Employers Company's assignment of error No. 4 was addressed to the failure of the Industrial Commission to find as a fact that the insurance policy issued to defendant employer by Liberty Company contained the provision above quoted in this opinion. The policy in question was admitted in evidence and sent as a part of the case on appeal. The failure to find this essential fact was error.

This case is remanded to the Industrial Commission, and the Commission shall modify its findings of fact, conclusions of law and award in accordance with this opinion, and further proceed in this case as provided by the Act.

*120 Liberty Company shall pay the costs of the appeal.

On defendant employer's appealaffirmed.

On Liberty Company's appealmodified and affirmed.

On Employers Company's appealerror and remanded.

HIGGINS, Justice (dissenting).

The amendment to G.S. § 97-57 was intended to take care of the uncertainty as to carrier liability discussed in Mayberry v. Oakboro Granite & Marble Company, 243 N.C. 281, 90 S.E.2d 511. Decision in the instant case must be under the Act as it existed before the amendment.

Asbestosis is of slow onset. The injurious effect of asbestos dust is almost imperceptible in its buildup to the point of disability. For that reason I think the statute said exposure for less than 30 days shall not be deemed injurious.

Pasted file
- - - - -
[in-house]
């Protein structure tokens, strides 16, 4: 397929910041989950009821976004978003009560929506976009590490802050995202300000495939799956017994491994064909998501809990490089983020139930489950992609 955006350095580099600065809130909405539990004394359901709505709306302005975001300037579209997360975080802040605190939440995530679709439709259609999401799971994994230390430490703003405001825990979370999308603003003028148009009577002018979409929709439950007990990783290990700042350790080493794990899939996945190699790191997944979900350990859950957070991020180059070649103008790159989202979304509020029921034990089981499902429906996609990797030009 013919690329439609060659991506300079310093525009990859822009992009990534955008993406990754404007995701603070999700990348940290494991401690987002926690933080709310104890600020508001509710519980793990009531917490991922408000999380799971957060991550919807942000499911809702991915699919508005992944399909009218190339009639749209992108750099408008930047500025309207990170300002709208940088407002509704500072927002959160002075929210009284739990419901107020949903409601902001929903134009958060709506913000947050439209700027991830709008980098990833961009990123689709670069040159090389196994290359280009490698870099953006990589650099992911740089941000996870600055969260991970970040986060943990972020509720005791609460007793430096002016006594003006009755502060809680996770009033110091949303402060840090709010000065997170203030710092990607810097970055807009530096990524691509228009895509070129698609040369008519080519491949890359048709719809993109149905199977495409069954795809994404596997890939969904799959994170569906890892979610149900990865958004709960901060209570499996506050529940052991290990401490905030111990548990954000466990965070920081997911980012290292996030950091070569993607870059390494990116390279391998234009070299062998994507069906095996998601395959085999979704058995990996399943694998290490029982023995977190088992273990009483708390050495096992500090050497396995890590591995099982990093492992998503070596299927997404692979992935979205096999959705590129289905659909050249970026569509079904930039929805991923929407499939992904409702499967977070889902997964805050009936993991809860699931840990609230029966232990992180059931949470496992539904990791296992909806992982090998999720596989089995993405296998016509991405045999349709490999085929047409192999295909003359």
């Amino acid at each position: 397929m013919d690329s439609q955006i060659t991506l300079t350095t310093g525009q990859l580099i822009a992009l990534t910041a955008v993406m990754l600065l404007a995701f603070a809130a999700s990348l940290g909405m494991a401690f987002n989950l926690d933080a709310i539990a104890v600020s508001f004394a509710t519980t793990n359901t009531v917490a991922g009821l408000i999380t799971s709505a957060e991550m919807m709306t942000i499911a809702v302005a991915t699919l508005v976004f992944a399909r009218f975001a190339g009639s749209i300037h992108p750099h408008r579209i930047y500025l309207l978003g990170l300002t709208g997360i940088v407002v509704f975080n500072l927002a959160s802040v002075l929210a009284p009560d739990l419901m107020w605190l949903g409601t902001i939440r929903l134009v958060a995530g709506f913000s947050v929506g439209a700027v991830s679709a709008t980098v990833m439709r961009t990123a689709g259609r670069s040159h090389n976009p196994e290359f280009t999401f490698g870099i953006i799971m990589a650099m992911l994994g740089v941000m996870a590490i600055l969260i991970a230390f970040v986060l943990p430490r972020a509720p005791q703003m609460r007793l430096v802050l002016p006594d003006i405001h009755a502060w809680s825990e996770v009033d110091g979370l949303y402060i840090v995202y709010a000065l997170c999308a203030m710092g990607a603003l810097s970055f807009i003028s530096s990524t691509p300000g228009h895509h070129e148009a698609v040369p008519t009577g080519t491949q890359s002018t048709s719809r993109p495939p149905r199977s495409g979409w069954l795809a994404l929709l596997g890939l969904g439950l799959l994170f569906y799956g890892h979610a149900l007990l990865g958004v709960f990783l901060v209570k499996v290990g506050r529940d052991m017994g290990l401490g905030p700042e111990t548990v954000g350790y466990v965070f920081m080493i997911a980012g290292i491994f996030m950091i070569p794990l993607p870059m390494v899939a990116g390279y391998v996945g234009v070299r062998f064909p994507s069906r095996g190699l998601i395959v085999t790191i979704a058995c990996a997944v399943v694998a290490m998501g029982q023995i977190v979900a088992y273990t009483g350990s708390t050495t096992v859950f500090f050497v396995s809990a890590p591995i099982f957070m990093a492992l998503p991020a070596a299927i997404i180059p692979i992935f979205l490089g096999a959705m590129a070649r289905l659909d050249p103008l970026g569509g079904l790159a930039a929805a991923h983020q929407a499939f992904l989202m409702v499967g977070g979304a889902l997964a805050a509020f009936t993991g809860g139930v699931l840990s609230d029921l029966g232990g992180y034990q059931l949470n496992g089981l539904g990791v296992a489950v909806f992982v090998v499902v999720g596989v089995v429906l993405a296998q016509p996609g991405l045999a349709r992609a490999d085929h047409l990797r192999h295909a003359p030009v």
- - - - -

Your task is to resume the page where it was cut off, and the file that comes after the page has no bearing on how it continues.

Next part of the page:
The claimant worked for the employer from 1919 until January 11, 1957. Employers Mutual was on the risk from 1941 until December 31, 1956. For 11 days in January, 1957, Liberty Mutual was on the risk. During this 11-day period claimant actually worked five days. In view of the provision that exposure for less than 30 days shall not be deemed injurious, I think the employer's liability cannot be fixed during any period of employment for less than 30 days, and that, therefore, the employer's liability must, for that period, antedate January 11, 1957, when the claimant quit work; and that the injurious exposure related back to a time when Employers Mutual was on the risk.

The claimant was found to have the disabling injury and to have quit work on January 11, 1957. The last 30 days exposure period was in December, 1956. Suppose the claimant had not worked at all after December 31, 1956; or that he had changed to another employer with a new insurance carrier beginning January 1, 1957. Could it be said that the new employer is liable? I agree the employer is bound in any event, but I think the Employers Mutual and not Liberty Mutual was the carrier on the risk when the employer became liable.

WINBORNE, C. J., concurs in dissent.